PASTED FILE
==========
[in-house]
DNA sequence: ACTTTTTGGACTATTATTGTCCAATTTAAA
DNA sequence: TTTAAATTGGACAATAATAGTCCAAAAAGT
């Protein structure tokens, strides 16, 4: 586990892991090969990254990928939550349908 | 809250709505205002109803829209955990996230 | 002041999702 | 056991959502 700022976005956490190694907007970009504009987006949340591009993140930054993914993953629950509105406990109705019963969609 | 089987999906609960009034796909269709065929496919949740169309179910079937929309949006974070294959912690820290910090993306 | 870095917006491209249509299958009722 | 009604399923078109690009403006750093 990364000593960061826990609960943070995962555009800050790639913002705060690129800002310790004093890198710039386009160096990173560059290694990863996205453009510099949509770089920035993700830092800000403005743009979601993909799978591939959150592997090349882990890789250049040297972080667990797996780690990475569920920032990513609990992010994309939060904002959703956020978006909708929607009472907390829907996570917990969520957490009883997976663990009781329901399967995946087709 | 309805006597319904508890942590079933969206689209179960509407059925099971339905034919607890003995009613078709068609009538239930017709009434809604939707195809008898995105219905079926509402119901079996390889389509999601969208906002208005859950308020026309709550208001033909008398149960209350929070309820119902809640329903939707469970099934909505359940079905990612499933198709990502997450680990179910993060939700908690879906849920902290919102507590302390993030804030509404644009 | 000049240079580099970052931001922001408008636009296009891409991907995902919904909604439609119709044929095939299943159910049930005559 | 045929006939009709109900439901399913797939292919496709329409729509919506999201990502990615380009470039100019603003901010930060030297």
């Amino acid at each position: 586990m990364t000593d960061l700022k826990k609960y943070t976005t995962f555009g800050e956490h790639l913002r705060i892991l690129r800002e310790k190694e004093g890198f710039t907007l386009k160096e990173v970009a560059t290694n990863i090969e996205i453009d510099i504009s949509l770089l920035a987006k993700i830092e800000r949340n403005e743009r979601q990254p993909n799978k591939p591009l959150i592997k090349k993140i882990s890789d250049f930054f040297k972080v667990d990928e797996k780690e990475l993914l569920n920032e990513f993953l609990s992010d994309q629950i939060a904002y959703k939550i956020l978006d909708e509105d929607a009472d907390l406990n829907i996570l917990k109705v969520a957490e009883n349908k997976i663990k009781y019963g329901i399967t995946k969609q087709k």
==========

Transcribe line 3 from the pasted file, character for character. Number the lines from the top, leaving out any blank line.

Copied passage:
DNA sequence: TTTAAATTGGACAATAATAGTCCAAAAAGT